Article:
Directed by Richard Kelly, the film “Donnie Darko” (2001) is a dark yet enlivening piece of cinema. The film begins with an introduction of Donnie, the protagonist. From the first few scenes of the movie, the audience can clearly tell that there is something not quite right about Donnie. The opening scene depicts Donnie riding his bike home from a nighttime adventure. When Donnie arrives home, he sees that someone has written “Where is Donnie?” on the refrigerator’s white board. Donnie shrugs off his family’s alleged concern and the audience is given the sense that Donnie and his family go through their days in moderate denial of the seriousness of Donnie’s troubles. Over the course of the film, dramatic events hint at Donnie’s importance to the universe, while the reactions of Donnie’s family minimize or nullify the importance of these events.
Donnie’s troubles begin with subconscious desires to leave his house. Early in the film it is revealed to the audience that Donnie has sleep-walked onto a golf course, wrote a series of numbers on his arm with a permanent marker, and woke up to local community members prodding him to get off the golf course. When he arrives home, his family is relieved to see him alive, but does not discuss the matter. While Donnie was away over night, a plane engine crashed through the roof of his house and landed on Donnie’s bed. Had Donnie been sleeping at home – as he should have – he would have been crushed. However, nobody makes mention of this fact or discusses how grateful they are to have Donnie home safely. As a cinematic nod towards the muted emotions of the characters, all of the scenes throughout the film are shot in a grayed spectrum of light. All of the colors in the film are muted or dulled, and the light filters through the sky and windows in a sort of hazy fashion. Though beautiful, the women and girls in the film have a dull, flat color to their faces. The boys and men in the film have flat hair and wear understated clothing. Though the Darko house is grand with a vast front yard, a chandelier in the entryway, and winding stairs going to the second floor, everything that happens within the house detracts from the magnificence of the home. For example, when Donnie calls his mother a derogatory slur, his mother – Rose Darko – does not react to her son. She simply pauses her step, continues on her way, and flatly reports to her husband what their son said. Instead of punishing Donnie, Rose’s husband simply consoles her in a mild way, telling her that she is lovely.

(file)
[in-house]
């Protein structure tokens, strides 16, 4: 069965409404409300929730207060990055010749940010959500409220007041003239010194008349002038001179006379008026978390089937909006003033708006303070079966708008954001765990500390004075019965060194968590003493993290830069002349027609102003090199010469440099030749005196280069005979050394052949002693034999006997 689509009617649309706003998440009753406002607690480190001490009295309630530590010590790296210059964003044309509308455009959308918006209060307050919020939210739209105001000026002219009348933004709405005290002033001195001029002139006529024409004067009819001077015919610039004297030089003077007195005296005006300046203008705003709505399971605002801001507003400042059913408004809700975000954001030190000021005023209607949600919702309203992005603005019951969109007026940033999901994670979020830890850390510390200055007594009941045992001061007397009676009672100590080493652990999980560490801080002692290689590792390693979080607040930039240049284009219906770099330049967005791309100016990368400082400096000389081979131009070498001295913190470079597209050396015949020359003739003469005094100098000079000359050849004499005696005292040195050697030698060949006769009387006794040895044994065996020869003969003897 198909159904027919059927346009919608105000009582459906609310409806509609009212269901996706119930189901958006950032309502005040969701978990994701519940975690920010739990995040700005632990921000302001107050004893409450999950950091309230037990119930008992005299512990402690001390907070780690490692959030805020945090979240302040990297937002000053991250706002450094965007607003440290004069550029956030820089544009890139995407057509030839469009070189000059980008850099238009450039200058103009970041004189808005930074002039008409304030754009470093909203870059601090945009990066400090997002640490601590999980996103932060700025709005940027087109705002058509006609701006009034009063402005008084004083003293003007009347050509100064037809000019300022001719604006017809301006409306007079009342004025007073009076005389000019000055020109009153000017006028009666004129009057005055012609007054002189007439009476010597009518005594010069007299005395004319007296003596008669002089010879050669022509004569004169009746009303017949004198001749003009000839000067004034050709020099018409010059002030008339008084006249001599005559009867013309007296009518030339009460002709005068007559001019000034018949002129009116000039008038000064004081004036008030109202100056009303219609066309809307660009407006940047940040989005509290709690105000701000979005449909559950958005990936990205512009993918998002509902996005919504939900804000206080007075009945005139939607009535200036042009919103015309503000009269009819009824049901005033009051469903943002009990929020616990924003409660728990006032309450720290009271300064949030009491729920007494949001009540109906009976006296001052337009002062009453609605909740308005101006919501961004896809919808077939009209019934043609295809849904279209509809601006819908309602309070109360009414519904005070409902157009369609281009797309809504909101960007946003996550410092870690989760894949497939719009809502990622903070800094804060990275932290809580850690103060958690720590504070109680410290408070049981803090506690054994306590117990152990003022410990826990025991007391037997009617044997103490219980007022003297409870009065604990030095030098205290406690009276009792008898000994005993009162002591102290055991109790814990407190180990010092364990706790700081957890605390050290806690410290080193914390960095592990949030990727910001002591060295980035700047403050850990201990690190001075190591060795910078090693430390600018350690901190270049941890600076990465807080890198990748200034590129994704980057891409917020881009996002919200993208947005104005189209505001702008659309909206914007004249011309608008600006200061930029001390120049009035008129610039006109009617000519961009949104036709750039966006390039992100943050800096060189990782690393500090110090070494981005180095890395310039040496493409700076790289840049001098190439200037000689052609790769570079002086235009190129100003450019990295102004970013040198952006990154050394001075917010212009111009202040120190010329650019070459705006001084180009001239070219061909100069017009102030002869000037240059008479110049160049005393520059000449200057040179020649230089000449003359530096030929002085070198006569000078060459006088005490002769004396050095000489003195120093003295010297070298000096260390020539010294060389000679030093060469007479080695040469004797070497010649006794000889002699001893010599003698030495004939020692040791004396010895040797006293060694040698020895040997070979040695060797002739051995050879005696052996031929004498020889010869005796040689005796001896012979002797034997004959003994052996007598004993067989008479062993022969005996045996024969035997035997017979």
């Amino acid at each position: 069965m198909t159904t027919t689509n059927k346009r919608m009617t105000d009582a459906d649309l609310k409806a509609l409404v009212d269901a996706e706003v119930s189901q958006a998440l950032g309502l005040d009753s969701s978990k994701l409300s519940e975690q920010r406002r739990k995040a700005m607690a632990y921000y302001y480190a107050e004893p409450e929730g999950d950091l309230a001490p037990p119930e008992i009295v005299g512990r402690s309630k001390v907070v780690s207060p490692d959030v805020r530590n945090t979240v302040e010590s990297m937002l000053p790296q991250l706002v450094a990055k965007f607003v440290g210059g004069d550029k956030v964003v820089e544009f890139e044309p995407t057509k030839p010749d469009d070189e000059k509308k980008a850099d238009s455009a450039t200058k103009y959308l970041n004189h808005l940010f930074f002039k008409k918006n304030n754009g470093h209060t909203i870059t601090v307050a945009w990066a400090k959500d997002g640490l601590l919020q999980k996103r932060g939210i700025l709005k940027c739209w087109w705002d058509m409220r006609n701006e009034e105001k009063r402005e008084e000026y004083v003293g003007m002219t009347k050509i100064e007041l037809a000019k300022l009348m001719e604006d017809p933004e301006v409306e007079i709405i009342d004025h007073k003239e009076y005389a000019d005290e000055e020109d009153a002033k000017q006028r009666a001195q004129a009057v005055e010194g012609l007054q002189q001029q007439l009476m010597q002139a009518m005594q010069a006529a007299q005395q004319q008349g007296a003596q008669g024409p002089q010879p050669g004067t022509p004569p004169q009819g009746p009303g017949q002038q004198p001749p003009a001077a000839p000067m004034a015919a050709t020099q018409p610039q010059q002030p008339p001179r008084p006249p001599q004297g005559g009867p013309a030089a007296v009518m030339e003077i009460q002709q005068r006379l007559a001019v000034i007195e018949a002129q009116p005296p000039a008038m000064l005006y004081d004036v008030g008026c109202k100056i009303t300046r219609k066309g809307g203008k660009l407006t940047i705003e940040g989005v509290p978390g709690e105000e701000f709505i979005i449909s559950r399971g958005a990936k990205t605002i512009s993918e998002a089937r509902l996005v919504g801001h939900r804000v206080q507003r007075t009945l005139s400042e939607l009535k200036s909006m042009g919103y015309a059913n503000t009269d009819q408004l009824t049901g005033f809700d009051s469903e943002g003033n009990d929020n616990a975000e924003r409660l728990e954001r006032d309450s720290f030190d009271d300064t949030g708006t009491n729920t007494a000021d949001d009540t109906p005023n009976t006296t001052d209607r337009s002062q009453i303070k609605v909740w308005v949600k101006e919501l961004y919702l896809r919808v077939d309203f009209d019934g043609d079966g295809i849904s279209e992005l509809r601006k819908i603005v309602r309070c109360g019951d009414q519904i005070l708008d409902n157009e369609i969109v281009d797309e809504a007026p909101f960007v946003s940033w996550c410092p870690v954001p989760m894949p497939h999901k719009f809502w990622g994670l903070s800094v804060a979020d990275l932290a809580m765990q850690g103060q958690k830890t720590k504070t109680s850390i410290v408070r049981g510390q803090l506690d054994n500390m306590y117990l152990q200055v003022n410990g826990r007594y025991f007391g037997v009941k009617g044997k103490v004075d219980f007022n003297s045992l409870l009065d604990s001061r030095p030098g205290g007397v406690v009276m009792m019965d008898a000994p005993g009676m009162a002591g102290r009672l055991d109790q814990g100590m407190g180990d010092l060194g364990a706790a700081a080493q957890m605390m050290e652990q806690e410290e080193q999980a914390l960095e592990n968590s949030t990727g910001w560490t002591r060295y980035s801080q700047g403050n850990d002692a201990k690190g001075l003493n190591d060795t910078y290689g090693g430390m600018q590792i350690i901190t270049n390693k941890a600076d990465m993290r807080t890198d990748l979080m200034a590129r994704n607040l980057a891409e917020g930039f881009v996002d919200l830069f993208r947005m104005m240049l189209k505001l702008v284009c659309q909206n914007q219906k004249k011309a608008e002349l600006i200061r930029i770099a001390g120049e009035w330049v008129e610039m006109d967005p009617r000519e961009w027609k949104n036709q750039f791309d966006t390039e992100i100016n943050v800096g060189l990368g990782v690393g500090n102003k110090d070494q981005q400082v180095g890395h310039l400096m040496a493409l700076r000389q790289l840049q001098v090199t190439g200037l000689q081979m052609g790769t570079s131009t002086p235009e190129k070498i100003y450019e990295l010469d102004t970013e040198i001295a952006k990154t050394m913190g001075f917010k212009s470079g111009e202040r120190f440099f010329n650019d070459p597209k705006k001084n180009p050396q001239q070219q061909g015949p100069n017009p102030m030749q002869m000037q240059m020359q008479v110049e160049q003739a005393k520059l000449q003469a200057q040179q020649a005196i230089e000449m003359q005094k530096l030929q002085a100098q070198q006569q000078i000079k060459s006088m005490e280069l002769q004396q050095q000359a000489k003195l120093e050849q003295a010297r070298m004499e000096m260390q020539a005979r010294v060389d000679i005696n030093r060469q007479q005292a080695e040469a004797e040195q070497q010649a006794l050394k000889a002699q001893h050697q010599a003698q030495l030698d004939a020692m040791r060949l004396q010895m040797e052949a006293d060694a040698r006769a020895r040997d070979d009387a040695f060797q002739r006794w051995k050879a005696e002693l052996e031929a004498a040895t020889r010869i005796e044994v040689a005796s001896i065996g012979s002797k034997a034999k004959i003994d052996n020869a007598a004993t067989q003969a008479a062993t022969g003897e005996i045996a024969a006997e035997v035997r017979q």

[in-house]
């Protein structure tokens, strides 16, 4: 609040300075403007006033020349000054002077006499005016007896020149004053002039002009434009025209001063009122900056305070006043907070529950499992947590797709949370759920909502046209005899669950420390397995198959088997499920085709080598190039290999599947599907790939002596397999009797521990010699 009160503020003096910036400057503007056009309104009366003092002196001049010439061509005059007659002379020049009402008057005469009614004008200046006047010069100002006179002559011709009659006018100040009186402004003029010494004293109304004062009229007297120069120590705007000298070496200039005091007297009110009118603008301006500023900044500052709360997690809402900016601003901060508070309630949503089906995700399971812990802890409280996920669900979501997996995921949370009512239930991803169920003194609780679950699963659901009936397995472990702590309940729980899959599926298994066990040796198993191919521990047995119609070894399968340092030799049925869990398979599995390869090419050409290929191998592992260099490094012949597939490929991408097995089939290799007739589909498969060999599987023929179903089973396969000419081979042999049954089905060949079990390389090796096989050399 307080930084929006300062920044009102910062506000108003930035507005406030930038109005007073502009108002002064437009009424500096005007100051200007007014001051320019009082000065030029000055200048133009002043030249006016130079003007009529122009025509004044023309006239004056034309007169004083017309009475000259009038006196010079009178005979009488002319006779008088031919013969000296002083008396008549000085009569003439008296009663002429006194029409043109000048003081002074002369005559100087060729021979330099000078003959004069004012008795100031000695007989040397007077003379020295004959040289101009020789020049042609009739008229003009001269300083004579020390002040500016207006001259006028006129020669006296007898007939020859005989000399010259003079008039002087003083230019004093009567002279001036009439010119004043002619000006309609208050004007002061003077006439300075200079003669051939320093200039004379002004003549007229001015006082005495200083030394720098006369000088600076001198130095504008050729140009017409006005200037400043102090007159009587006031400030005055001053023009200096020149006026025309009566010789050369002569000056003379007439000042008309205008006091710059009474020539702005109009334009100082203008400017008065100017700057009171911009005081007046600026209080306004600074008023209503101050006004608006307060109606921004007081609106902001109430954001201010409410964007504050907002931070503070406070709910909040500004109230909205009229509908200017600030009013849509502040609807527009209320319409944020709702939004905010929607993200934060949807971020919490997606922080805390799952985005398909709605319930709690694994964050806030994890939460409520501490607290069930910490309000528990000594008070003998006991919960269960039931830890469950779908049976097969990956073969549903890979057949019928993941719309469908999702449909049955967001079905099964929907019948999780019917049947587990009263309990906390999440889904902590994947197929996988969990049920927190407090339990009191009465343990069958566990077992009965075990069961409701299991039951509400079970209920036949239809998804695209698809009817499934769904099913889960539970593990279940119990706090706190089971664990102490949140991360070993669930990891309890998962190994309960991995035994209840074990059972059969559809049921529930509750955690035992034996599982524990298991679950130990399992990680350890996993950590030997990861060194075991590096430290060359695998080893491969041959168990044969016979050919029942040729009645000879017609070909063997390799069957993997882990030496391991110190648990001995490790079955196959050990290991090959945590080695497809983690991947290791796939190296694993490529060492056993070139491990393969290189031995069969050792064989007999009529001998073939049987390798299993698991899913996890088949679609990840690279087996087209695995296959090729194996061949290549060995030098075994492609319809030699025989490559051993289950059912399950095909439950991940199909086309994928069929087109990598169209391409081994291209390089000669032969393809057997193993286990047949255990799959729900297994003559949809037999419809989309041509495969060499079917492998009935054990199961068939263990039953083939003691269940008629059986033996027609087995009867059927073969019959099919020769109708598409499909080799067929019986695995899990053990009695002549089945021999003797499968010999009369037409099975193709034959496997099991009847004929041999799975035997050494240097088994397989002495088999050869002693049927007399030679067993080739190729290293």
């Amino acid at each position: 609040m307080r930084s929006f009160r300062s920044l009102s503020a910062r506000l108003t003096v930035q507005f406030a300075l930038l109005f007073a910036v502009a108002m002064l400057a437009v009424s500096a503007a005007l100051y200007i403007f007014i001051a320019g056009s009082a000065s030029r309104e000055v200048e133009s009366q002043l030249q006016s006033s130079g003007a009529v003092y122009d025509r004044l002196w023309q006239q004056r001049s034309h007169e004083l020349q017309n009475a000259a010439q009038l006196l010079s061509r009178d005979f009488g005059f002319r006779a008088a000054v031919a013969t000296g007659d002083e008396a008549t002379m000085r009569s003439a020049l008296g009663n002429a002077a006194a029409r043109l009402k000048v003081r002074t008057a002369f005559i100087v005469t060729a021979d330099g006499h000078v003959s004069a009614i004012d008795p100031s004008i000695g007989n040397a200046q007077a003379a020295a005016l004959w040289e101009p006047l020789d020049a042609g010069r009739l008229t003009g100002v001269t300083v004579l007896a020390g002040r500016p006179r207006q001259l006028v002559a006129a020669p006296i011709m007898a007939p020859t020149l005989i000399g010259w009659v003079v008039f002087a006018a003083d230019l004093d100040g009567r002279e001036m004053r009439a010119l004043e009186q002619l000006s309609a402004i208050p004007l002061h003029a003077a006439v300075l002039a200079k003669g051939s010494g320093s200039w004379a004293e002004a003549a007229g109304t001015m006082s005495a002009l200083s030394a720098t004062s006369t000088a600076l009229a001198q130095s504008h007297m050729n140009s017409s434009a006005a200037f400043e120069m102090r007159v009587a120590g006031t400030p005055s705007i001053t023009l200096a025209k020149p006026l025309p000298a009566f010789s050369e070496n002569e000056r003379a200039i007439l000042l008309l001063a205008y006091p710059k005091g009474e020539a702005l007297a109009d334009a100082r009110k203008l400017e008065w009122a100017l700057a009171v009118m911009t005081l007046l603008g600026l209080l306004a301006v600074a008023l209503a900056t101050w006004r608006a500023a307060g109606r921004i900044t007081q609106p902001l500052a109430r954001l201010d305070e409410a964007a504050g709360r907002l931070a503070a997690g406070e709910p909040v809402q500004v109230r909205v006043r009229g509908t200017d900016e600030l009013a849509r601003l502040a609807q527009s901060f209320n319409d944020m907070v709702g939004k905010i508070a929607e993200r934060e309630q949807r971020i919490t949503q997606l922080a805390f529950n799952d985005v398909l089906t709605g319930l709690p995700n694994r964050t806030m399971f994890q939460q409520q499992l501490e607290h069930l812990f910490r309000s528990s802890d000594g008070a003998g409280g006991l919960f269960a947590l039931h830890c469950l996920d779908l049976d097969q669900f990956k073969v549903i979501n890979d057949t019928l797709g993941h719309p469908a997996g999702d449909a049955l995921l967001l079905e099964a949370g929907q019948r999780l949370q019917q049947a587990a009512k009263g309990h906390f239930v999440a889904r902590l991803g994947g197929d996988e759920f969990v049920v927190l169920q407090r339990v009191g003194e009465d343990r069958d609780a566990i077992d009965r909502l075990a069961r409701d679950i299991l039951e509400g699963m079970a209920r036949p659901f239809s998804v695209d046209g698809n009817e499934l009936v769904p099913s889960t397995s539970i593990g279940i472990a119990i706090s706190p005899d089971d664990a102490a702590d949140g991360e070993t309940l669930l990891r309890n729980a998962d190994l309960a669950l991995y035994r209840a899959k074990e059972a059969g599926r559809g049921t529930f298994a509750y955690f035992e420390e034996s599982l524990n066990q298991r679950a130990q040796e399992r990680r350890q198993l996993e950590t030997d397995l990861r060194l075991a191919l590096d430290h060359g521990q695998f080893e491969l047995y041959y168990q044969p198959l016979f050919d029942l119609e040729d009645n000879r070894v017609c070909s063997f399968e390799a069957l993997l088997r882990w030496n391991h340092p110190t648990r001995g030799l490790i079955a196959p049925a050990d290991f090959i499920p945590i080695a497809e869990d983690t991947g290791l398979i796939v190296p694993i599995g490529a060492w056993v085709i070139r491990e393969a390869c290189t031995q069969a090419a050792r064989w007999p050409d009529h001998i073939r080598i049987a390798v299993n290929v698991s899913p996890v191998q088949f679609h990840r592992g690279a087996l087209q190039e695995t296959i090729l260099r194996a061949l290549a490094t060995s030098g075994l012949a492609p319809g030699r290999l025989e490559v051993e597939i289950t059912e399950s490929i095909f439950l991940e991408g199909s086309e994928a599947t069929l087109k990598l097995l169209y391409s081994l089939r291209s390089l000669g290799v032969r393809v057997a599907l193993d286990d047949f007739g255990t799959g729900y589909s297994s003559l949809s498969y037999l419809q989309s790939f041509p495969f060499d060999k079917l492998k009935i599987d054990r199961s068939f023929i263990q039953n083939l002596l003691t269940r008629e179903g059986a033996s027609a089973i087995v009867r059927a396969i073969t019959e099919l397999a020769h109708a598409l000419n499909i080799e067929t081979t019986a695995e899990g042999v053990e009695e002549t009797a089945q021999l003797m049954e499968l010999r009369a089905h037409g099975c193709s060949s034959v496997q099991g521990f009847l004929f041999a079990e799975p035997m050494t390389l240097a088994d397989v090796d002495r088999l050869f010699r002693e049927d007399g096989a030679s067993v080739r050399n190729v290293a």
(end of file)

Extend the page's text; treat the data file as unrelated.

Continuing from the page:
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Throughout the film Donnie, his friends, and his family members encounter tragic or jarring events that should have a huge impact on the characters and spark severe emotional reactions. Instead, all of the people in Donnie’s life react with muted, internal suffering rather than outward expression. The example of Donnie’s sleep walking – which is a serious physical and psychological problem – being ignored by the family as well as Donnie’s initial survival of the jet engine crash clearly depict the entire film’s theme of denial and a general misunderstanding of the universe. While the universe attempts to send messages to its inhabitants, Donnie is the only person who takes note of these hints and seeks answers. Unfortunately, the culmination of the film’s events leave the audience believing that the only person who understands the state of the universe and the significance of the film’s events is Donnie, who eventually perishes.